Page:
The waterfall calliope extravaganza of words is the point. The gathering of pieces, places, creatures of our earth is the point. The deep, almost desperate love of language is the point. The poet's faith that language is enough is the point: an end keeps coming/or a series of endings never resolves//three cranes wear time down to the bones of the road//it will all go to good use. Oh, my goodness. I think of Bachelard proclaiming that real poets dream and write in seasons. Haley Lasché takes us so deep into sense perception of the life and death of seasons we can believe the book itself will never end, or will end, then begin again. Eyes open and eyes close throughout the book, images from the surface art of our home, the earth, and the secret intensity under the earth which grants us season after season. Here's a book that claims its subject with ferocity and beauty. Read ONE. - Deborah Keenan
Haley Lasché uses innovative language to express to a reader what her speaker sees, feels/touches, tastes, hears. The first poem begins "a story told from one eye to the next/ turns its content away/ slimy roots gradiating to dry blades/ one runs at the side of the bank/ exposing a nest woven in cat tail/ pushing crusts of grasshoppers out of crater/ one glosses the moon to quiver/ in the marrow held holy from slim veins." The evocative mystery of "a story told from one eye to the next" will give readers a subtle sense of synesthesia, which then expands and can be explored in the startling sensory information of the next lines. Thus her readers are able to live these experiences with her, finding for themselves what is at stake in these events. Lasché uses tropes and metaphors in provocative ways, which offer to readers an array of interrelated meanings. As one reads from poem to poem, one finds that the text has a tonal integrity, which allows readers to feel they can recognize, and become familiar with, her speaking agent. "eyes open a silphium stage / eyes close a poultice of frame wood / the ache of tender barley rusts on the stalk/ eyes open to a fresh sage wound." She has an excellent ear for variation, for sonic syncopation, for word choice. So many of the poems suggest the ways our planet is being destroyed by our human interventions, while avoiding polemics. This is a work for all who are willing to risk seeing through our denials, and all who are ready to act on that understanding. - Rusty Morrison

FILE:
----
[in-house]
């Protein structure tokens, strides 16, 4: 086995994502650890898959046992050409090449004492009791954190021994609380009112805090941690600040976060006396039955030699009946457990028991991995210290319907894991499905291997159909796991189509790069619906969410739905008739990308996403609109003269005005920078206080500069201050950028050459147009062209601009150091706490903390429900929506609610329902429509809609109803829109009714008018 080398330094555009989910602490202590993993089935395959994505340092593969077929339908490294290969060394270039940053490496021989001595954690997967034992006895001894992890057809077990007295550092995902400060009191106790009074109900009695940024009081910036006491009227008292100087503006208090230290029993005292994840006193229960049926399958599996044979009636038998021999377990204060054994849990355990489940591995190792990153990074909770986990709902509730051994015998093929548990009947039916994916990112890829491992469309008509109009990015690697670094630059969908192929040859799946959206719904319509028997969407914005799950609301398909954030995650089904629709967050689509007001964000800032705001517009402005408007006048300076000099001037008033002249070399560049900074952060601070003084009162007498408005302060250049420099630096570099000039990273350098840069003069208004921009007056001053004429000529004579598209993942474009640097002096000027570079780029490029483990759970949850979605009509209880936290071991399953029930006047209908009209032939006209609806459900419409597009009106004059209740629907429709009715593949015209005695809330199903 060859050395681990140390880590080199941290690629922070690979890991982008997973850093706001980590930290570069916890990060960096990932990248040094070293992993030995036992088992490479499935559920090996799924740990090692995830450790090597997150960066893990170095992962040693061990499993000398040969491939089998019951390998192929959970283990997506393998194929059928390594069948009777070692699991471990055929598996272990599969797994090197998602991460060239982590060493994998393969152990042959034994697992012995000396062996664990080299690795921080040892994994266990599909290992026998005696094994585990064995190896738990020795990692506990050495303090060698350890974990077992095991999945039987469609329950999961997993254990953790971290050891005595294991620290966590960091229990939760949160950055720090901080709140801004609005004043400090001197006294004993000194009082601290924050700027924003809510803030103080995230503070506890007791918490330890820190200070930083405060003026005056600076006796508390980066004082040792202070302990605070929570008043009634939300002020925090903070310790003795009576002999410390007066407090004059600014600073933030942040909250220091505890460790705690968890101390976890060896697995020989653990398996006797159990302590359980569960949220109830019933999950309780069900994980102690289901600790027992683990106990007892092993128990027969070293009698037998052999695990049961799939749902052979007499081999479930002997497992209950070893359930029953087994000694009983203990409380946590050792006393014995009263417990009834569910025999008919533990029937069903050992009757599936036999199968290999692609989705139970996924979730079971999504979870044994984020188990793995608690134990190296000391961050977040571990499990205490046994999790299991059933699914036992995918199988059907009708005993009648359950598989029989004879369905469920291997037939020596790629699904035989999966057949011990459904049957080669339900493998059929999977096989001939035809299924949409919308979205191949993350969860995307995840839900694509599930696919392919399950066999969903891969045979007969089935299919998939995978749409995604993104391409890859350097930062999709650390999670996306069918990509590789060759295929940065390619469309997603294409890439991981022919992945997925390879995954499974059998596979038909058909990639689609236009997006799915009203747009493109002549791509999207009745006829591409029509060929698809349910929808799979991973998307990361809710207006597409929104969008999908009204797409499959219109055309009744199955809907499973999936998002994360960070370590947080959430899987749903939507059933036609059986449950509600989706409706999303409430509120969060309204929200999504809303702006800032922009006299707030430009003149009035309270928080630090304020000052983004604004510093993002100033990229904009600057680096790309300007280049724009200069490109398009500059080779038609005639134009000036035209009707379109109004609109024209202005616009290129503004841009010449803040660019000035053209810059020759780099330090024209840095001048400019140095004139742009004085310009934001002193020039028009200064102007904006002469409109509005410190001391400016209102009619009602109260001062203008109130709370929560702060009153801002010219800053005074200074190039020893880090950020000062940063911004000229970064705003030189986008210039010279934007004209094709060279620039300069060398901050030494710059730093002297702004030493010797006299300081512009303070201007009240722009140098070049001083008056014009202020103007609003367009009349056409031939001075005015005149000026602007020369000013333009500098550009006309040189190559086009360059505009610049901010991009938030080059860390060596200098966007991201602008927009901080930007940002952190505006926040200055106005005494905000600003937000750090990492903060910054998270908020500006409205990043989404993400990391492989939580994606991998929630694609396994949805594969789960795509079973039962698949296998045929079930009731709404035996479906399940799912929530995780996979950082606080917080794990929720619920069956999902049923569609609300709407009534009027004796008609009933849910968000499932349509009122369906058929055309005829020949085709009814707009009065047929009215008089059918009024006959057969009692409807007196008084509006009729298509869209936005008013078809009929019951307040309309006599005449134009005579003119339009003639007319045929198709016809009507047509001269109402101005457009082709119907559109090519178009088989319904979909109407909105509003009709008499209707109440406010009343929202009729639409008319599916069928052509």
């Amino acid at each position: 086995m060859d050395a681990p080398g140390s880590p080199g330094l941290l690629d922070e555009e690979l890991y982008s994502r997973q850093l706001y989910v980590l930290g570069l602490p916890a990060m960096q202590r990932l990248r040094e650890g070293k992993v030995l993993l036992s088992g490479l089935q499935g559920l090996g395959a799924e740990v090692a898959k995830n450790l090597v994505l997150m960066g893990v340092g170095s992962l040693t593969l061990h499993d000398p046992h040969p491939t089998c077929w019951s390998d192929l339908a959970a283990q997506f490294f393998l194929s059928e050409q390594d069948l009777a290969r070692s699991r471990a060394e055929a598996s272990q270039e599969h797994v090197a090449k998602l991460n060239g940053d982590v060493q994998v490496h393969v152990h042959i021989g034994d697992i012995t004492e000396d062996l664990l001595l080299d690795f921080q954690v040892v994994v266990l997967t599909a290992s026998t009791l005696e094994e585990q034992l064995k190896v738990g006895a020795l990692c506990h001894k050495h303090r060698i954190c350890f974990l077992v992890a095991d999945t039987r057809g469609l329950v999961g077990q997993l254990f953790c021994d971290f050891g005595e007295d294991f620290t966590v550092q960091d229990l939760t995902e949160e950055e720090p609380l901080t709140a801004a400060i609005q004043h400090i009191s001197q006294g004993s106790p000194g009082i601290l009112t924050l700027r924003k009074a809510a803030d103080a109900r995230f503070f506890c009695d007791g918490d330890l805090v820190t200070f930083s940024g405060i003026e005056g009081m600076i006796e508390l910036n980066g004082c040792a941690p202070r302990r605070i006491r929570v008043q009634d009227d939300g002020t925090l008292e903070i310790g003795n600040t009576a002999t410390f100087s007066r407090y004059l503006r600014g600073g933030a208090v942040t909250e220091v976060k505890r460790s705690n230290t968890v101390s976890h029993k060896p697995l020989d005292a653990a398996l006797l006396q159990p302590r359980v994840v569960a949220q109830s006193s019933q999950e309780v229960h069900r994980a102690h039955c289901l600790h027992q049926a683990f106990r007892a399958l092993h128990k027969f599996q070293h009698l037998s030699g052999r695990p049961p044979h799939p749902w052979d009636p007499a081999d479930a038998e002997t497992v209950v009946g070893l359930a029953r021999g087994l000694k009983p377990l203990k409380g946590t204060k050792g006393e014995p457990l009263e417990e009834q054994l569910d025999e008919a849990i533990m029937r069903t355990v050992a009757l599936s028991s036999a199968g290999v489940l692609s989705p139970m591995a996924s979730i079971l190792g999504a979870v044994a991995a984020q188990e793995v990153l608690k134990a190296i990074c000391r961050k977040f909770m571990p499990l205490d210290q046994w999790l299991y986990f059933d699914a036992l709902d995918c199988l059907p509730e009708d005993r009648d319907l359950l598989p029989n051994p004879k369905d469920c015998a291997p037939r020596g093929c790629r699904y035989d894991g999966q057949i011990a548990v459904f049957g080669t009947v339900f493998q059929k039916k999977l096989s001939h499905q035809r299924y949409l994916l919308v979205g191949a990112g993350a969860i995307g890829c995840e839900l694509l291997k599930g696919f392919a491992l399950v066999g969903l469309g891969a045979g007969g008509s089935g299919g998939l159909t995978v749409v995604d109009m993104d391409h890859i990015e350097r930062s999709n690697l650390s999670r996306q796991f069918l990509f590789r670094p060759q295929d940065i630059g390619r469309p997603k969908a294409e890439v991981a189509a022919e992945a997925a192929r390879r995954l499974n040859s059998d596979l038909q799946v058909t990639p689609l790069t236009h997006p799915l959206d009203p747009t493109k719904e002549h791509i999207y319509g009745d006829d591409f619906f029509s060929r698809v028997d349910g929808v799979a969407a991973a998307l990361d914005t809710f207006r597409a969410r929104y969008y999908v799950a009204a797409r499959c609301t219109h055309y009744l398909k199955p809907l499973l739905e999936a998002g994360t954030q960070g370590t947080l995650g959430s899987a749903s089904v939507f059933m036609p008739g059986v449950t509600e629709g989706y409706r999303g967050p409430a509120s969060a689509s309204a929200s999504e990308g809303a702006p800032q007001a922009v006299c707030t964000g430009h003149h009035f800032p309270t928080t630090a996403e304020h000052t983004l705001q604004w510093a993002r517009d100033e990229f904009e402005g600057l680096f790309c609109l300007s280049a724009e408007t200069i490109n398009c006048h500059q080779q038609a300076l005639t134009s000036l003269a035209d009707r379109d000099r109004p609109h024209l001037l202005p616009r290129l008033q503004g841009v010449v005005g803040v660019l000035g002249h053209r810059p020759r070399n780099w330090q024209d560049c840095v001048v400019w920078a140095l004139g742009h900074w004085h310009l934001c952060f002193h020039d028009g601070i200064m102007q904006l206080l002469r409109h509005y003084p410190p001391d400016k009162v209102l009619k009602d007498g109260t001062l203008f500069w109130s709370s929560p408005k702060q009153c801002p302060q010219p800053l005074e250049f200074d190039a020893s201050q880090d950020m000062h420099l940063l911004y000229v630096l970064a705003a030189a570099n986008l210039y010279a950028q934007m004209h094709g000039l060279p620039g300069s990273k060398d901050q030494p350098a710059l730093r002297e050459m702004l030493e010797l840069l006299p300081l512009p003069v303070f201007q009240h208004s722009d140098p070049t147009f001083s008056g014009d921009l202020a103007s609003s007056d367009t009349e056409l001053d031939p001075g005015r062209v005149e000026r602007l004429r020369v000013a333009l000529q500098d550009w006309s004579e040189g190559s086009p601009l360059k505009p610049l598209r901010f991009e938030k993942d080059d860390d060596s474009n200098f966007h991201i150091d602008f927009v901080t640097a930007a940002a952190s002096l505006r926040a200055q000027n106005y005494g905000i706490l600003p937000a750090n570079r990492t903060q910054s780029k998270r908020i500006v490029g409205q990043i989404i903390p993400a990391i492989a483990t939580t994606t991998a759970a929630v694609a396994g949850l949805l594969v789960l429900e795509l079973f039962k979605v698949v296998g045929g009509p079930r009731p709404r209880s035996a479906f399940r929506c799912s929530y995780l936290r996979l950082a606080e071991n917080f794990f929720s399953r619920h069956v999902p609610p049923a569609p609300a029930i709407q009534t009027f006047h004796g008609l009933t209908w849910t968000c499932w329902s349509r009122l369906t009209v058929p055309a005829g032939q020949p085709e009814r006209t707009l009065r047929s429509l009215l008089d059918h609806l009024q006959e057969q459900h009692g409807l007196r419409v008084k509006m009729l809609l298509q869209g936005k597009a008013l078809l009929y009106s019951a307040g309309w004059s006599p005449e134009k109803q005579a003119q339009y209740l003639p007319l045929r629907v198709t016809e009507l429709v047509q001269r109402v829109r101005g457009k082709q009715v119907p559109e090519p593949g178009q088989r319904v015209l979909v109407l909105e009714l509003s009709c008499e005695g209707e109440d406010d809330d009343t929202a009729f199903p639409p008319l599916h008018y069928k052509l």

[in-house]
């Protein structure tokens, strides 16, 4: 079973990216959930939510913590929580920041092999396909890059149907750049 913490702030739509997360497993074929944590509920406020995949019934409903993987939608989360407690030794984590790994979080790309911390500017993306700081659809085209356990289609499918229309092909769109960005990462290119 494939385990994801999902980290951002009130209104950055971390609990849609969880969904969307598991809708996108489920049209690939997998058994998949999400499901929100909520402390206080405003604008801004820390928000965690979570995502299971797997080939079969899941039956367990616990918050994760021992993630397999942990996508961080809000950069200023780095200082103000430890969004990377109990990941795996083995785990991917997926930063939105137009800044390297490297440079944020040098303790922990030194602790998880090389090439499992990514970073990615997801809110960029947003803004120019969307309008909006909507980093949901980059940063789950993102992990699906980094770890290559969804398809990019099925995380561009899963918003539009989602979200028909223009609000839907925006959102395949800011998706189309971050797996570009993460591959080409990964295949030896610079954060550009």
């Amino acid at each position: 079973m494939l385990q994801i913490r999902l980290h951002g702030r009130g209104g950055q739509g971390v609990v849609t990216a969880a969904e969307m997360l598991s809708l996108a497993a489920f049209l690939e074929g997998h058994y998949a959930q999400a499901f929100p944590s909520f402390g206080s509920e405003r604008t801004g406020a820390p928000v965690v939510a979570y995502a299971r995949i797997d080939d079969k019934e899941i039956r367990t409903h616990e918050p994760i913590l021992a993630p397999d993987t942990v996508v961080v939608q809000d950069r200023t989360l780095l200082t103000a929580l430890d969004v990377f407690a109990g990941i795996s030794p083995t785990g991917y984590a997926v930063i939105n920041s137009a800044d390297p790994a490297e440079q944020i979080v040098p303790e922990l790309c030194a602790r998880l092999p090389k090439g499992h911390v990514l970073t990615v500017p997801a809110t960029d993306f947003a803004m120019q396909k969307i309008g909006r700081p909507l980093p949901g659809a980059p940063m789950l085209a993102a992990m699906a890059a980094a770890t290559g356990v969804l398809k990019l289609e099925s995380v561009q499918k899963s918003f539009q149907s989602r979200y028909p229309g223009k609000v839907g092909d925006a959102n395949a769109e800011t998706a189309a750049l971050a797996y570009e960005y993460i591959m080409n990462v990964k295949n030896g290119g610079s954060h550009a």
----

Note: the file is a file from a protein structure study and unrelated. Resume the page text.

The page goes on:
In these poems of great story, sound, and song, we are unmoored from any place we've known before. As our climate changes, so must our language of understanding. One exposes our readerly narcissism as we keep hunting for ourselves, for a 'proper' reflection of us, for a speaker. There is a sharpness to the chance and mystery in the unnaming that happens in Haley Lasché's collection. - LM Brimmer
Haley Lasché is the co-founder and co-editor of the poetry press Beauty School Editions and the founder editor and designer of the literary magazine Concision Poetry Journal. She teaches writing and literature courses at colleges and universities in and around St. Paul, Minnesota. She also has two poetry chapbooks: Where It Leads (Red Bird Chapbooks, 2016) and Blood and Survivor (Locofo Chaps, 2017). One is her premier poetry collection.